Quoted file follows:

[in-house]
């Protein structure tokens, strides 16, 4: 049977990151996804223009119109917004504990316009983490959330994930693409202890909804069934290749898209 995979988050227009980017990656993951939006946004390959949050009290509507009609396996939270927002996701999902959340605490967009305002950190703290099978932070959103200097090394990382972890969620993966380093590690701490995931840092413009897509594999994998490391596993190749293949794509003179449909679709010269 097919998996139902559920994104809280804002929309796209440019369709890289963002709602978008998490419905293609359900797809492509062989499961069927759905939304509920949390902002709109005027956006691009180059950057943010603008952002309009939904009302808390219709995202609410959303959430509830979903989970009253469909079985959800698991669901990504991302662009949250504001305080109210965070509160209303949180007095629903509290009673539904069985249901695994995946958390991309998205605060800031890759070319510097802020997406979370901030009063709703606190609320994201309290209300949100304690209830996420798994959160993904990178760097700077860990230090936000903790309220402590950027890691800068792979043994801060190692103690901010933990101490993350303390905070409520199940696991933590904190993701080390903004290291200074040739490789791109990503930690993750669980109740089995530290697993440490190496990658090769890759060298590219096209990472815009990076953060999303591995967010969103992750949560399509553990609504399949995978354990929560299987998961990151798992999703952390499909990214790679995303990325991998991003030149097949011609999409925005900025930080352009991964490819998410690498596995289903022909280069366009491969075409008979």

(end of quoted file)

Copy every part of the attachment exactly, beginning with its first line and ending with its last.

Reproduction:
[in-house]
């Protein structure tokens, strides 16, 4: 049977990151996804223009119109917004504990316009983490959330994930693409202890909804069934290749898209 995979988050227009980017990656993951939006946004390959949050009290509507009609396996939270927002996701999902959340605490967009305002950190703290099978932070959103200097090394990382972890969620993966380093590690701490995931840092413009897509594999994998490391596993190749293949794509003179449909679709010269 097919998996139902559920994104809280804002929309796209440019369709890289963002709602978008998490419905293609359900797809492509062989499961069927759905939304509920949390902002709109005027956006691009180059950057943010603008952002309009939904009302808390219709995202609410959303959430509830979903989970009253469909079985959800698991669901990504991302662009949250504001305080109210965070509160209303949180007095629903509290009673539904069985249901695994995946958390991309998205605060800031890759070319510097802020997406979370901030009063709703606190609320994201309290209300949100304690209830996420798994959160993904990178760097700077860990230090936000903790309220402590950027890691800068792979043994801060190692103690901010933990101490993350303390905070409520199940696991933590904190993701080390903004290291200074040739490789791109990503930690993750669980109740089995530290697993440490190496990658090769890759060298590219096209990472815009990076953060999303591995967010969103992750949560399509553990609504399949995978354990929560299987998961990151798992999703952390499909990214790679995303990325991998991003030149097949011609999409925005900025930080352009991964490819998410690498596995289903022909280069366009491969075409008979």